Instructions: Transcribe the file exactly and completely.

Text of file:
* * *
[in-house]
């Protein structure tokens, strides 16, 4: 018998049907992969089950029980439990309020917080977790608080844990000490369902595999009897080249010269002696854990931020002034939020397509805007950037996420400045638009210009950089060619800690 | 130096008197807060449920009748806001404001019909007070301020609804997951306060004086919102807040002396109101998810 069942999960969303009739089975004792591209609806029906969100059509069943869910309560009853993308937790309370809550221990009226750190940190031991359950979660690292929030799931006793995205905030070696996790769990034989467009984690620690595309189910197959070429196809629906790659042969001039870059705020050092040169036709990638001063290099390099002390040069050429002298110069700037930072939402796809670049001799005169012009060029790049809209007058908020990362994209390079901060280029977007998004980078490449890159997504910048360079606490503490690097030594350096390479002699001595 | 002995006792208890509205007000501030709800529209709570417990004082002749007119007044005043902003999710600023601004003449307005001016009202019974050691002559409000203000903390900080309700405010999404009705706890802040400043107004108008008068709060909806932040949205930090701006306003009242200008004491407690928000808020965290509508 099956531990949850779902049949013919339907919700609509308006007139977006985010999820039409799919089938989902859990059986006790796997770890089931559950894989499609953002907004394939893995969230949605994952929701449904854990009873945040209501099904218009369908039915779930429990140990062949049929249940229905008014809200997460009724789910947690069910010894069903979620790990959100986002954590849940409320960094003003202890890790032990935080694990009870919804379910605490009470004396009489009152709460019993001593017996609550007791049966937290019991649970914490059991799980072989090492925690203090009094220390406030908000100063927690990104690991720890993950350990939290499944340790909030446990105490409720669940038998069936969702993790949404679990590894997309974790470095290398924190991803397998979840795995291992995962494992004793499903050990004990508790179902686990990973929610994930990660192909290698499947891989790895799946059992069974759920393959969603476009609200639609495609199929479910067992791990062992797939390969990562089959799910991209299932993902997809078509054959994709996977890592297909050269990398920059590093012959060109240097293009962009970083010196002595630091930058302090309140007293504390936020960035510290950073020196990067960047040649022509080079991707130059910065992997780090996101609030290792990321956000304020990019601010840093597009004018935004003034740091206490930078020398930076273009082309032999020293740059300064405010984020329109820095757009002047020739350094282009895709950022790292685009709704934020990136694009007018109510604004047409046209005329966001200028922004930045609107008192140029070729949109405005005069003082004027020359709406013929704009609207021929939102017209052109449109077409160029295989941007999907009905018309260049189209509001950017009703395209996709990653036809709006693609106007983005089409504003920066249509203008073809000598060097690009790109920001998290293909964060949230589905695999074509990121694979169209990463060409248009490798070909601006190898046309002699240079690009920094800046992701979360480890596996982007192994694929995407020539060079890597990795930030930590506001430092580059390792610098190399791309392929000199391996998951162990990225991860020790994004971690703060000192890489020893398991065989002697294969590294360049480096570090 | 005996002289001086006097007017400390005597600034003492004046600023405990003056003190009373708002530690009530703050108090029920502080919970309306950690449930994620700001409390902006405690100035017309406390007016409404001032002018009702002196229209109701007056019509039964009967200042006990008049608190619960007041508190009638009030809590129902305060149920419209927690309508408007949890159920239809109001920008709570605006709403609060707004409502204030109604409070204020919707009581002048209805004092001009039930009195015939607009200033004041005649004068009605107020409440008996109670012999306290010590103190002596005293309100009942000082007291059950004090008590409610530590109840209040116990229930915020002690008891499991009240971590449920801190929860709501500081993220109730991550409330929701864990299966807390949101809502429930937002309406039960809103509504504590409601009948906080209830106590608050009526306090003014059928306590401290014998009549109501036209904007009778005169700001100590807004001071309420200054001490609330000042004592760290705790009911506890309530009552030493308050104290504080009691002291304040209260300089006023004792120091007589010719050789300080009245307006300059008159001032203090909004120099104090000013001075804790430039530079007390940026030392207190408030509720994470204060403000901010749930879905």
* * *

[in-house]
């Protein structure tokens, strides 16, 4: 018998049907992969089950029980439990309020917080977790608080844990000490369902595999009897080249010269002696854990931020002034939020397509805007950037996420400045638009210009950089060619800690 | 130096008197807060449920009748806001404001019909007070301020609804997951306060004086919102807040002396109101998810 069942999960969303009739089975004792591209609806029906969100059509069943869910309560009853993308937790309370809550221990009226750190940190031991359950979660690292929030799931006793995205905030070696996790769990034989467009984690620690595309189910197959070429196809629906790659042969001039870059705020050092040169036709990638001063290099390099002390040069050429002298110069700037930072939402796809670049001799005169012009060029790049809209007058908020990362994209390079901060280029977007998004980078490449890159997504910048360079606490503490690097030594350096390479002699001595 | 002995006792208890509205007000501030709800529209709570417990004082002749007119007044005043902003999710600023601004003449307005001016009202019974050691002559409000203000903390900080309700405010999404009705706890802040400043107004108008008068709060909806932040949205930090701006306003009242200008004491407690928000808020965290509508 099956531990949850779902049949013919339907919700609509308006007139977006985010999820039409799919089938989902859990059986006790796997770890089931559950894989499609953002907004394939893995969230949605994952929701449904854990009873945040209501099904218009369908039915779930429990140990062949049929249940229905008014809200997460009724789910947690069910010894069903979620790990959100986002954590849940409320960094003003202890890790032990935080694990009870919804379910605490009470004396009489009152709460019993001593017996609550007791049966937290019991649970914490059991799980072989090492925690203090009094220390406030908000100063927690990104690991720890993950350990939290499944340790909030446990105490409720669940038998069936969702993790949404679990590894997309974790470095290398924190991803397998979840795995291992995962494992004793499903050990004990508790179902686990990973929610994930990660192909290698499947891989790895799946059992069974759920393959969603476009609200639609495609199929479910067992791990062992797939390969990562089959799910991209299932993902997809078509054959994709996977890592297909050269990398920059590093012959060109240097293009962009970083010196002595630091930058302090309140007293504390936020960035510290950073020196990067960047040649022509080079991707130059910065992997780090996101609030290792990321956000304020990019601010840093597009004018935004003034740091206490930078020398930076273009082309032999020293740059300064405010984020329109820095757009002047020739350094282009895709950022790292685009709704934020990136694009007018109510604004047409046209005329966001200028922004930045609107008192140029070729949109405005005069003082004027020359709406013929704009609207021929939102017209052109449109077409160029295989941007999907009905018309260049189209509001950017009703395209996709990653036809709006693609106007983005089409504003920066249509203008073809000598060097690009790109920001998290293909964060949230589905695999074509990121694979169209990463060409248009490798070909601006190898046309002699240079690009920094800046992701979360480890596996982007192994694929995407020539060079890597990795930030930590506001430092580059390792610098190399791309392929000199391996998951162990990225991860020790994004971690703060000192890489020893398991065989002697294969590294360049480096570090 | 005996002289001086006097007017400390005597600034003492004046600023405990003056003190009373708002530690009530703050108090029920502080919970309306950690449930994620700001409390902006405690100035017309406390007016409404001032002018009702002196229209109701007056019509039964009967200042006990008049608190619960007041508190009638009030809590129902305060149920419209927690309508408007949890159920239809109001920008709570605006709403609060707004409502204030109604409070204020919707009581002048209805004092001009039930009195015939607009200033004041005649004068009605107020409440008996109670012999306290010590103190002596005293309100009942000082007291059950004090008590409610530590109840209040116990229930915020002690008891499991009240971590449920801190929860709501500081993220109730991550409330929701864990299966807390949101809502429930937002309406039960809103509504504590409601009948906080209830106590608050009526306090003014059928306590401290014998009549109501036209904007009778005169700001100590807004001071309420200054001490609330000042004592760290705790009911506890309530009552030493308050104290504080009691002291304040209260300089006023004792120091007589010719050789300080009245307006300059008159001032203090909004120099104090000013001075804790430039530079007390940026030392207190408030509720994470204060403000901010749930879905």